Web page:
TO SAY the ANC was part of a global anti-Christ movement and had “lost God” was like saying the 11 million who voted the party into power had lost their minds.
This is according to Eastern Cape ANC chaplain Bishop Andile Mbethe, who was defending the party against claims by former member Mkhangeli Matomela that the ANC has eroded morally and lost its Christian values.
Mbethe, the province’s SA Council of Churches (SACC) president, was speaking at the Dispatch Dialogues, hosted in conjunction with the University of Fort Hare on Tuesday.
Mbethe said so-called revelations of the emergence of dark forces or agendas of secret societies that are said to be out to take over the world was not a cause for panic in either the ANC or the SACC.
“To suggest that we’ve lost God, was tantamount to saying we’ve lost our mind,” said Mbethe. “As the guardian of these forces, I am not panicking. The ANC has not survived 100 years for nothing. It is because God is with us.
“There is no evidence that the ANC has lost God. If we had, we would basically be living in darkness,” said Mbethe, who also said God was “not a Christian”, but God Almighty who was god of all.
Mbethe drew criticism from some when he said God was neither a he nor a she, adding that God reminded him more of his mother than his father.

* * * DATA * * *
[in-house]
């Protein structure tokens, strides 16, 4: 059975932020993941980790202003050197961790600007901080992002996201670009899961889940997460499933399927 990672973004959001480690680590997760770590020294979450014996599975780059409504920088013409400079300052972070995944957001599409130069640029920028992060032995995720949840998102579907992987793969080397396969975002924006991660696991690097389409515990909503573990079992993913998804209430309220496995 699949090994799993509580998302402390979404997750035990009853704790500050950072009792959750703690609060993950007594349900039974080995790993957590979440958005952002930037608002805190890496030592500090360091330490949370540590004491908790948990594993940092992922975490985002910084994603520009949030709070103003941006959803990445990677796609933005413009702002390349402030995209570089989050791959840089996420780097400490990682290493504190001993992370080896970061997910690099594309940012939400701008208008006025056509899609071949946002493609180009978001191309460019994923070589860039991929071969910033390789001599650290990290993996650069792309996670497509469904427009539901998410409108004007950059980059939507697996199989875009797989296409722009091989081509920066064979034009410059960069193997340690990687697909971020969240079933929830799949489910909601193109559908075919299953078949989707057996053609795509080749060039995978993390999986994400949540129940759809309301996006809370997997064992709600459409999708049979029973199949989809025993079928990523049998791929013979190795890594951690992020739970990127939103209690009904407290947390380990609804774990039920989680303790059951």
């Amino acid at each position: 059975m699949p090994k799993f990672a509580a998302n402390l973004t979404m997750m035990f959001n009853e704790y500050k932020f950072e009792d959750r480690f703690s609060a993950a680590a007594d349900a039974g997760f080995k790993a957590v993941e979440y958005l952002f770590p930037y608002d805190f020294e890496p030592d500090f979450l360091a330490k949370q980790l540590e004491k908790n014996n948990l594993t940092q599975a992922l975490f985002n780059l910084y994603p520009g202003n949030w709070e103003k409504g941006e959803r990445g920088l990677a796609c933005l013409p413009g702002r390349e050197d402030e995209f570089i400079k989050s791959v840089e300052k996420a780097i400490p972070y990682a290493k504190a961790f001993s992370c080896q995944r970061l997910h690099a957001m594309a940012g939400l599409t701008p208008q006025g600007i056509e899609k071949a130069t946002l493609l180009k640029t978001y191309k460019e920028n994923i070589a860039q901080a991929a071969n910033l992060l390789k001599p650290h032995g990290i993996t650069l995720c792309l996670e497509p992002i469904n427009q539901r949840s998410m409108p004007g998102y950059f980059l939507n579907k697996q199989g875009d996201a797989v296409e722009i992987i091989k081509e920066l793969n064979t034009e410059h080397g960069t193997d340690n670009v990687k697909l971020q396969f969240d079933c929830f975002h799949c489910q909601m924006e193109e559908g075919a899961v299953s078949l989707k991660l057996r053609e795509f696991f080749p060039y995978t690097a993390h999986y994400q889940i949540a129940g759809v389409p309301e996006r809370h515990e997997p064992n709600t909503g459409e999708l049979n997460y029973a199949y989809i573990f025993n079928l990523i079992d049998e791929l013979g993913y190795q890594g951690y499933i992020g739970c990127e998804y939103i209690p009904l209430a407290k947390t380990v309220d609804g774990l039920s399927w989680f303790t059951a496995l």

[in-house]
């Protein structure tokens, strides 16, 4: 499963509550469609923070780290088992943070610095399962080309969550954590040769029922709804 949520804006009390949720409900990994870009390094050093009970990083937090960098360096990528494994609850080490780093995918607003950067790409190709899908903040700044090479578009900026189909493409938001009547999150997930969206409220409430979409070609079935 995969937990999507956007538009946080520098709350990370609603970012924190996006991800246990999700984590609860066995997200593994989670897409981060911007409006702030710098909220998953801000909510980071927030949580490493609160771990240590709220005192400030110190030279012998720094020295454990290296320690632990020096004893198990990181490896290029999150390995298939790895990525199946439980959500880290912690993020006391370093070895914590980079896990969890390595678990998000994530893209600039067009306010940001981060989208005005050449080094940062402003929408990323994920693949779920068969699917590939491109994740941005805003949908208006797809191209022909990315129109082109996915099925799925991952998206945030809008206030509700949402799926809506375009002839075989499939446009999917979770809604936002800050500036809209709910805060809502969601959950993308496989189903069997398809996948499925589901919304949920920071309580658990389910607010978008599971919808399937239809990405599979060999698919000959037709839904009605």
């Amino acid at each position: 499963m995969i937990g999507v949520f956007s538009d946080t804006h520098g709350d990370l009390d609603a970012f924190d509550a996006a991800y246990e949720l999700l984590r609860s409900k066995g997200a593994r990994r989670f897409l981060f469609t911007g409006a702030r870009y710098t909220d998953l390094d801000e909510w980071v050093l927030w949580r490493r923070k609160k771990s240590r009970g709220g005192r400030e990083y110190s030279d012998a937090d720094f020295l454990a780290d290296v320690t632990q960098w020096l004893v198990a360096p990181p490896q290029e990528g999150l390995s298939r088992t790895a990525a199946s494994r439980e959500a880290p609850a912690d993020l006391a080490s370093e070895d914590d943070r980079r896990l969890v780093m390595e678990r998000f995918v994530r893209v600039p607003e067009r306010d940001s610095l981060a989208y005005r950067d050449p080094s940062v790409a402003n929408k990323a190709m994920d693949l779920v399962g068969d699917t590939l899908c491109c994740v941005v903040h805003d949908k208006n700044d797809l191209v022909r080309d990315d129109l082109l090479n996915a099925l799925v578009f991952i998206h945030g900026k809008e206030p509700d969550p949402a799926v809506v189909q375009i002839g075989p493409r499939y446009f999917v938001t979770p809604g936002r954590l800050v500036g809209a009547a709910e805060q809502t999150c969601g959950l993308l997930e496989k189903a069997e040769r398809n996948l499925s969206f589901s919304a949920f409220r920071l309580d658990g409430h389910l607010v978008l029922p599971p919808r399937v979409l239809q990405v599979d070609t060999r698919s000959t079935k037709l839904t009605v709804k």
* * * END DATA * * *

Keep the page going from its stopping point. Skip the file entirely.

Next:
“God, being God, cannot get lost. We can go astray but God cannot abandon us,” he said.
Matomela, who proved to have many sympathisers on the night, accused his former political home of being part of a “Lucifer agenda” leading South Africa into a “satanic state” where abortion, prostitution, homosexuality and other social ills were legislated under their watch.
Matomela based his argument on Alice Bailey’s controversial New Age Movement’s 10-point charter whose purpose is to “redeem the nations of Christian tradition”.
“Today you wonder why our governments are legislating laws contrary to the Bible. It is a process of implementing the plan, a strategy of the New Age Movement to fulfil its ultimate goal to establish one world government, economic system and world religion.
“Today the strategy almost in its entirety has been adopted by the United Nations and a lot of it is already law in many nations, including South Africa,” Matomela said.
He acknowledged the ANC was founded on Christian values and South Africa was liberated through “a miracle from God”. “This country was liberated by the grace of God.
“However when we removed the verse ‘Holy Spirit come down and revive us’ from our national anthem, that’s when we lost God. We rejected the Holy Spirit and we exposed ourselves to forces of darkness,” Matomela said.
He called on the ANC to publicly disassociate itself from Bailey’s charter, warning “if you do not, God and the South African people will reject you”. The Dispatch polled the more than capacity audience at the dialogue, asking the question: “Has the ANC lost God?”
The results vastly outnumbered the people in attendance and were deemed unreliable.
For the first time, Premier Noxolo Kiviet was among those who attended the Dialogue.